Looking to create a new generation of accessible and visually engaging science textbooks, two Macmillan subsidiaries, Scientific American magazine and textbook publisher W.H. Freeman, have teamed up to produce Biology for A Changing World, the first in series of journalistically-driven science textbooks aimed at non-science majors.
The new textbook series brings together Scientific American magazine, known for its ability to produce accessible science journalism on complex scientific topics as well as its expertise in creating infographics and explanatory visual content, and the science editors of its sister company, W. H. Freeman. Indeed the visual content produced by SA is a “big component” of the textbook project, said Macmillan spokesperson Karen Lippe. Biology for A Changing World was written and overseen by a team that includes professors Michèle Shuste and Janet Vigna and science journalists Gunjan Sinha and Matthew Tontonoz.
Marc Mazzoni, senior editor at W.H. Freeman and former high school biology teacher, said the “The goal of the authors and editorial team has been to engage students, to show them why basic science knowledge is so important. We want to show that science is not a bunch of facts—science is knowledge that will impact their decisions as everyday citizens.”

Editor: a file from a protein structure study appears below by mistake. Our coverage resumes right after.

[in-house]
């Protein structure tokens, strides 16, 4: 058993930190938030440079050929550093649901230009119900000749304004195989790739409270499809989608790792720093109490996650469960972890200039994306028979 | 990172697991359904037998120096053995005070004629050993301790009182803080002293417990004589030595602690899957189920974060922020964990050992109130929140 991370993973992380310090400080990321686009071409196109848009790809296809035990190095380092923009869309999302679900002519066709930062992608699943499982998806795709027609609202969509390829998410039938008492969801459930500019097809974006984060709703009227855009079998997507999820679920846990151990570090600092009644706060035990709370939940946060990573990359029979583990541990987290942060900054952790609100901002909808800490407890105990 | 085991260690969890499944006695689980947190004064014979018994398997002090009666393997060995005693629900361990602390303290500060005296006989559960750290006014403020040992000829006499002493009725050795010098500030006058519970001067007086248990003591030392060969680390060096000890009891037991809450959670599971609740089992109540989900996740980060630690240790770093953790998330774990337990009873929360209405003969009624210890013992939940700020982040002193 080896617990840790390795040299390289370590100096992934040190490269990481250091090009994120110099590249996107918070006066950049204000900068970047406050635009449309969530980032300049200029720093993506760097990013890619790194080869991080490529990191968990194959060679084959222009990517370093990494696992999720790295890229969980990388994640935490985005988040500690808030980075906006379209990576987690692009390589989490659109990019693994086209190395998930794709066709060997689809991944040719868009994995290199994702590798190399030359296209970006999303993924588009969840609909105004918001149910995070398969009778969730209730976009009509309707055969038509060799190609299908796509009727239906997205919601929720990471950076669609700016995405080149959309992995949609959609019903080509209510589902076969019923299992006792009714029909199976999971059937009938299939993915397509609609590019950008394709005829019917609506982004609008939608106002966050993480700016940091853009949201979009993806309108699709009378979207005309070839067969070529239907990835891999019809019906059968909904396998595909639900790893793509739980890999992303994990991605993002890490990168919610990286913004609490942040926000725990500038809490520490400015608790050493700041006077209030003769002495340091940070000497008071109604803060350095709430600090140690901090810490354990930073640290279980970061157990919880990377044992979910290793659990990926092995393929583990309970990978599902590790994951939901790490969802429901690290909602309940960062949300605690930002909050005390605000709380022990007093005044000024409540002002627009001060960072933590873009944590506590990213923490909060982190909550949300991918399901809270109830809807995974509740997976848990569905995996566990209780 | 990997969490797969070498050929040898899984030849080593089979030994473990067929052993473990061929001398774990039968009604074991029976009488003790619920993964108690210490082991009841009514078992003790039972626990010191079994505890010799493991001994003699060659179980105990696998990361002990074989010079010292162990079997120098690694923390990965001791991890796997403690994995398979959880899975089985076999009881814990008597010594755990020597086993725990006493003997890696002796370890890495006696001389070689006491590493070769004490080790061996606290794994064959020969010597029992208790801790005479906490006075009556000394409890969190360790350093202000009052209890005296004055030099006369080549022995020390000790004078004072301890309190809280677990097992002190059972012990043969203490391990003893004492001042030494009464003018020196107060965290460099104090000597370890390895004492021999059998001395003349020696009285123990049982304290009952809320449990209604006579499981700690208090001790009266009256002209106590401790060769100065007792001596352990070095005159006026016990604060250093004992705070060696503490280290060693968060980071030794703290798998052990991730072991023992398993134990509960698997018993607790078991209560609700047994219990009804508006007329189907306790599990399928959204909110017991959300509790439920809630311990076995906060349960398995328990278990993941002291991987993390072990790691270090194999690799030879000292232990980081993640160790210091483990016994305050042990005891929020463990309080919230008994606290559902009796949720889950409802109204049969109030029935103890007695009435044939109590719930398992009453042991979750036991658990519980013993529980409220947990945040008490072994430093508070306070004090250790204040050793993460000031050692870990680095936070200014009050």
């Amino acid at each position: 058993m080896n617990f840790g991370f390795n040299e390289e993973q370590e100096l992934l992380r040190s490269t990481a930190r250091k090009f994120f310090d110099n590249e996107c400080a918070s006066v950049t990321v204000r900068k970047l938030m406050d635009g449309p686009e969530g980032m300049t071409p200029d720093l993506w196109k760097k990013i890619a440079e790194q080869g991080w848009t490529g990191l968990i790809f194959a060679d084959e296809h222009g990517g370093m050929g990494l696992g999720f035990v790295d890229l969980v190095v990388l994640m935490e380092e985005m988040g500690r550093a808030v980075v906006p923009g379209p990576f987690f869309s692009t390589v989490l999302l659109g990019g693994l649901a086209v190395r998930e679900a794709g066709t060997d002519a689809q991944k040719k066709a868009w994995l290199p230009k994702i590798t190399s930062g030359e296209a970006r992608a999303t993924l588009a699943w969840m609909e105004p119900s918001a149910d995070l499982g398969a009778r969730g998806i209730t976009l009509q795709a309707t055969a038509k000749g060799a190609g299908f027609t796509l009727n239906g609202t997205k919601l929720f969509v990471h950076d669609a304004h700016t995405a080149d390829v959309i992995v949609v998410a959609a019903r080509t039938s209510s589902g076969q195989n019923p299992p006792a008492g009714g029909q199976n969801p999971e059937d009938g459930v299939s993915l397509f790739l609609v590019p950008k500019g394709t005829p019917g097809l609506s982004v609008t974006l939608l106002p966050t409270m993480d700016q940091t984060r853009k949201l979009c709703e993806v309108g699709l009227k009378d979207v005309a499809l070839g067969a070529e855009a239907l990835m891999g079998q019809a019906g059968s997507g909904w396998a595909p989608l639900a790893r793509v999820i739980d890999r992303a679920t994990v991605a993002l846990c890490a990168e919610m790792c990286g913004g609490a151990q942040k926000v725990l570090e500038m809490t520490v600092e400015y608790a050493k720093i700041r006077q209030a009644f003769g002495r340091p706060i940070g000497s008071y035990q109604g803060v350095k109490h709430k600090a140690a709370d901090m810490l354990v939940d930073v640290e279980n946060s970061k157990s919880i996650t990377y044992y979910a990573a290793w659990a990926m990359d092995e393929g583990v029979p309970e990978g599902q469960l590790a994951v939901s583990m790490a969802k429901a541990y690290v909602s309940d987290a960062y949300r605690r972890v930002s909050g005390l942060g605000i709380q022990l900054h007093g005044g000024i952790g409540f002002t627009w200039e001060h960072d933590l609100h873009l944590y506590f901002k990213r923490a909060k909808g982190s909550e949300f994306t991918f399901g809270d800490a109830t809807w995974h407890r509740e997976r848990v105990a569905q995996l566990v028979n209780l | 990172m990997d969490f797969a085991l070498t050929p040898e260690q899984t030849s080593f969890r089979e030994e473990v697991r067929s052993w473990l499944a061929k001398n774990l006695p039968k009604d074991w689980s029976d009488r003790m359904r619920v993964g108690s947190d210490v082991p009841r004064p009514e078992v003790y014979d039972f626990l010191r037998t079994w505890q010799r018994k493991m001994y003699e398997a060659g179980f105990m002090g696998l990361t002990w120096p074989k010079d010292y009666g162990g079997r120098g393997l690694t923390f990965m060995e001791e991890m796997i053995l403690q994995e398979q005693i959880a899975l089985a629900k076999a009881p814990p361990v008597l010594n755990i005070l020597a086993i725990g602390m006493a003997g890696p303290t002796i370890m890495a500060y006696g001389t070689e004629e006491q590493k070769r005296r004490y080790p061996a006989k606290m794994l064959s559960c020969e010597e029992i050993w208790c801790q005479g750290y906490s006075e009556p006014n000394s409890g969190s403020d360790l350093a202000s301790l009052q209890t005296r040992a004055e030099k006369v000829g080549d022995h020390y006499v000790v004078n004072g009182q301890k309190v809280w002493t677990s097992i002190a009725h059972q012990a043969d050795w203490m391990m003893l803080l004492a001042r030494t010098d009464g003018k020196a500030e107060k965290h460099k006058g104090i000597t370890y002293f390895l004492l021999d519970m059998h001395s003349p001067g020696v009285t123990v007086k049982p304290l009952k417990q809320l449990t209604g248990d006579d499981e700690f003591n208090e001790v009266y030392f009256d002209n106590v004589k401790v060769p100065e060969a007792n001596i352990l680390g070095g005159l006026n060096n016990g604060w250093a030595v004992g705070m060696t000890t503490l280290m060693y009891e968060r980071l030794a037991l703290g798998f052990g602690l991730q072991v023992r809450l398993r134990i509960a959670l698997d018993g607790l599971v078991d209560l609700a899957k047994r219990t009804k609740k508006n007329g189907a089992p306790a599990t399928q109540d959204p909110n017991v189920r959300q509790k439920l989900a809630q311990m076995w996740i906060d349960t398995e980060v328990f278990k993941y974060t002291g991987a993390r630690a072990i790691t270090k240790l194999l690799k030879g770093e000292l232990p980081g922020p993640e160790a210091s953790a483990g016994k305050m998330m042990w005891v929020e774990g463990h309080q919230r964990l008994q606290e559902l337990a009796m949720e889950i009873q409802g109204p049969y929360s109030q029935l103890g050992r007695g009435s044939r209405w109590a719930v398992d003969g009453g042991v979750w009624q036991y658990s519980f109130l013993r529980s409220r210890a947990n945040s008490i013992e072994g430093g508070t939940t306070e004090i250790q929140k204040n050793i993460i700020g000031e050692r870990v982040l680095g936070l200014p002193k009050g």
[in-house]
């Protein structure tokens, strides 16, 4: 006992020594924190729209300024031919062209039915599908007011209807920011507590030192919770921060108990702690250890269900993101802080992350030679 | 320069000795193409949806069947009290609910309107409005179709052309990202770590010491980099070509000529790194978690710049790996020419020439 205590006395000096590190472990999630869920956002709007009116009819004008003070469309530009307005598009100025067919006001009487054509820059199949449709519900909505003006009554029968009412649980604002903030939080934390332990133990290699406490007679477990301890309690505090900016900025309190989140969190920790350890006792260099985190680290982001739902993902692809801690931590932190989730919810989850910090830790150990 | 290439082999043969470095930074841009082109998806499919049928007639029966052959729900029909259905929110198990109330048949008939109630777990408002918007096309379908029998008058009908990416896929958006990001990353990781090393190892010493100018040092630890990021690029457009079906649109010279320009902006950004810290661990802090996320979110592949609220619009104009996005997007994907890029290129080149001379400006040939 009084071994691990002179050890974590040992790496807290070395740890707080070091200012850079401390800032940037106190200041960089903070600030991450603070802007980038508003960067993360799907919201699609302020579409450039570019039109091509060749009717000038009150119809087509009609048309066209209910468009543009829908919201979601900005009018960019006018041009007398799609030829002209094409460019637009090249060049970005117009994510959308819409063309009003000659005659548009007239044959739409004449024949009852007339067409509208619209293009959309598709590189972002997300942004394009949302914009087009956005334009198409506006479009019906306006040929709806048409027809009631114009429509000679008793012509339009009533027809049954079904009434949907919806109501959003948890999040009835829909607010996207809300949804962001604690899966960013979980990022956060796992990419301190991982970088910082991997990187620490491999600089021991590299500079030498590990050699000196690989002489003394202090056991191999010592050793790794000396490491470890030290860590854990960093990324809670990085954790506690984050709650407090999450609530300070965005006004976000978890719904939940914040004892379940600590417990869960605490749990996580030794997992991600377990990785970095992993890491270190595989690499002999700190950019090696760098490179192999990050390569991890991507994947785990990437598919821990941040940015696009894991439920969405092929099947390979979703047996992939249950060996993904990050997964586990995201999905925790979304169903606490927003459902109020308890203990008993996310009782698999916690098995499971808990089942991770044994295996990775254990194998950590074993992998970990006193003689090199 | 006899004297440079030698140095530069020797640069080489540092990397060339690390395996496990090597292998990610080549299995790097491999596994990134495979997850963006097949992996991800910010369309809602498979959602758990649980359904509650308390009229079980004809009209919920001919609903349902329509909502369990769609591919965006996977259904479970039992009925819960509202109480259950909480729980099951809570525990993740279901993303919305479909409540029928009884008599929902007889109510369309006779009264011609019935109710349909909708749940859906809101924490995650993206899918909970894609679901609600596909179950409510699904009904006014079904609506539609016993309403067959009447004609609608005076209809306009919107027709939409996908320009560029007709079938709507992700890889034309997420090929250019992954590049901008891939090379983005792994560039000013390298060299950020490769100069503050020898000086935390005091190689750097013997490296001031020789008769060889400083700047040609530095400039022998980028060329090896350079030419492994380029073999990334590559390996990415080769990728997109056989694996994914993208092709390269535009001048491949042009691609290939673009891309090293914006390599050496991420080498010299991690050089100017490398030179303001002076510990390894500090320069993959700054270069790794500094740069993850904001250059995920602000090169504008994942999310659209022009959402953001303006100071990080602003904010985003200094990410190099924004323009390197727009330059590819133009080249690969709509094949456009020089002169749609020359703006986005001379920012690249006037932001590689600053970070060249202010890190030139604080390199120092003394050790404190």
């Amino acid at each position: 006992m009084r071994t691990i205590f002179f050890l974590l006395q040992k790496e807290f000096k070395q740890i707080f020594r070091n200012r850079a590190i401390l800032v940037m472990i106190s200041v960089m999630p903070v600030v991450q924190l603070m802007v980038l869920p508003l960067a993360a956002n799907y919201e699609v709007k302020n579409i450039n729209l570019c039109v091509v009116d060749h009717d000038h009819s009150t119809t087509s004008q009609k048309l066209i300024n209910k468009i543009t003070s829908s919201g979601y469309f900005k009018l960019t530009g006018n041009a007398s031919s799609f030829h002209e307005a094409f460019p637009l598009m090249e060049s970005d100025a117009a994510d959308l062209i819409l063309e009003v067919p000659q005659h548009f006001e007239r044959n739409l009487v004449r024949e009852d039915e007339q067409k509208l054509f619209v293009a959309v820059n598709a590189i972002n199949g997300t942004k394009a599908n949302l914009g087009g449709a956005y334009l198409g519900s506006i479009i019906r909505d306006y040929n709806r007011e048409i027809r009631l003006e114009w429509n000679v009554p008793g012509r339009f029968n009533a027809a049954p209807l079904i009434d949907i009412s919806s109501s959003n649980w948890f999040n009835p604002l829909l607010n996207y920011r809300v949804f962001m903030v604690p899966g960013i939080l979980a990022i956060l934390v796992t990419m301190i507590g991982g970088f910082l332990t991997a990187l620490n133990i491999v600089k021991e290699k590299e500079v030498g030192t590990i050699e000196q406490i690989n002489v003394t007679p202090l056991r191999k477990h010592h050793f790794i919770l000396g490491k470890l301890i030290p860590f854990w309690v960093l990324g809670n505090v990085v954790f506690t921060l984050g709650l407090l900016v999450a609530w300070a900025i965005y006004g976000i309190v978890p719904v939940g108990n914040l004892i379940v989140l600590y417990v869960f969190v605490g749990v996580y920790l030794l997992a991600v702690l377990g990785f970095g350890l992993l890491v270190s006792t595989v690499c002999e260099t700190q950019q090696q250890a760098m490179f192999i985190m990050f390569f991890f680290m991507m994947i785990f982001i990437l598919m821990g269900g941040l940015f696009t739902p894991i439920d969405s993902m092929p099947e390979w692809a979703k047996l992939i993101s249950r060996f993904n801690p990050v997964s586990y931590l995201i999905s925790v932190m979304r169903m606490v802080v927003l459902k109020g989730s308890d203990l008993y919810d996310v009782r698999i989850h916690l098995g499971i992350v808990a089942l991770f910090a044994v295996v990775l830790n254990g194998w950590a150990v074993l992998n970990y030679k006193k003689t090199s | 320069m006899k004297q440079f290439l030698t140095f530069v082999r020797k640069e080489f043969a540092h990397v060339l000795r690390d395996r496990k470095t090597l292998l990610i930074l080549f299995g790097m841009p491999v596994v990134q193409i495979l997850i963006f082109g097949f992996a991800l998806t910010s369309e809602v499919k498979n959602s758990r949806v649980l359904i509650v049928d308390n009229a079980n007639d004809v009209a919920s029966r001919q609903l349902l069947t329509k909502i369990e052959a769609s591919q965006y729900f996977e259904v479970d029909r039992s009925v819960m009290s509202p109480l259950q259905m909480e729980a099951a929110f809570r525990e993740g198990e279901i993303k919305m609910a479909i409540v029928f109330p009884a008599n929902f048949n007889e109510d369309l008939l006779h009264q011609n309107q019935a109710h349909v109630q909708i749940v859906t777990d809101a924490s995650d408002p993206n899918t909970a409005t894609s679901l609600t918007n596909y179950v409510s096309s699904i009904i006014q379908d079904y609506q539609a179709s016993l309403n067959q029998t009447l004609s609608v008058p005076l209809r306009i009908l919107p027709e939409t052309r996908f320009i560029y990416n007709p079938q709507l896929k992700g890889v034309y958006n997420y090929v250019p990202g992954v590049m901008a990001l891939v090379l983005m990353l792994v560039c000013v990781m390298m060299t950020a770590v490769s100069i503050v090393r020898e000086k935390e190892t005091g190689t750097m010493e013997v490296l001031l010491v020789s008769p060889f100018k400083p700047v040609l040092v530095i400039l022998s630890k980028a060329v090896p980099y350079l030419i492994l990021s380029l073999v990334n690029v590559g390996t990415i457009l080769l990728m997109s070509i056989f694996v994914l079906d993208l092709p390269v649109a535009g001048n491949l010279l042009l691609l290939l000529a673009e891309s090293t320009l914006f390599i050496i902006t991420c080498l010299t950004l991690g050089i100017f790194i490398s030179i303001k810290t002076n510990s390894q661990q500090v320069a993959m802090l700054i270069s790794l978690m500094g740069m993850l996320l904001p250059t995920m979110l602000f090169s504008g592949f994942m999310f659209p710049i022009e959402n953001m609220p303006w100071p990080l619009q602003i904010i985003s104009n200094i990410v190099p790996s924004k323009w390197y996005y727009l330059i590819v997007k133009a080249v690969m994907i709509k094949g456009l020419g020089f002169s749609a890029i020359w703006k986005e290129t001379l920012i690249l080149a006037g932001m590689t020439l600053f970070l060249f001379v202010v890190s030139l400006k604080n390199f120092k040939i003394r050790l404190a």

Biology for a Changing World is the first book in the series and is available for sale now. Next in the series will be separate books on psychology and environmental studies. Lippe said the textbook has gone through the traditional peer review process and also includes a variety of digital and online teacher supplements including the Learning Curve, an electronic “adaptive quizzing system” designed as an assessment tool that is tied to state school standards.
“We’ve sent out sample chapters to professors to get feedback and the initial responses to the book from students and professors has been very positive,” said Lippe.
The book is available as a bound book ($71), loose leaf notebook ($53) or e-book ($60) although these prices do not include the typical college bookstore markup of about 38%. However, Lippe said all formats of the book can be purchased through the W.H. Freeman online store at these stated prices.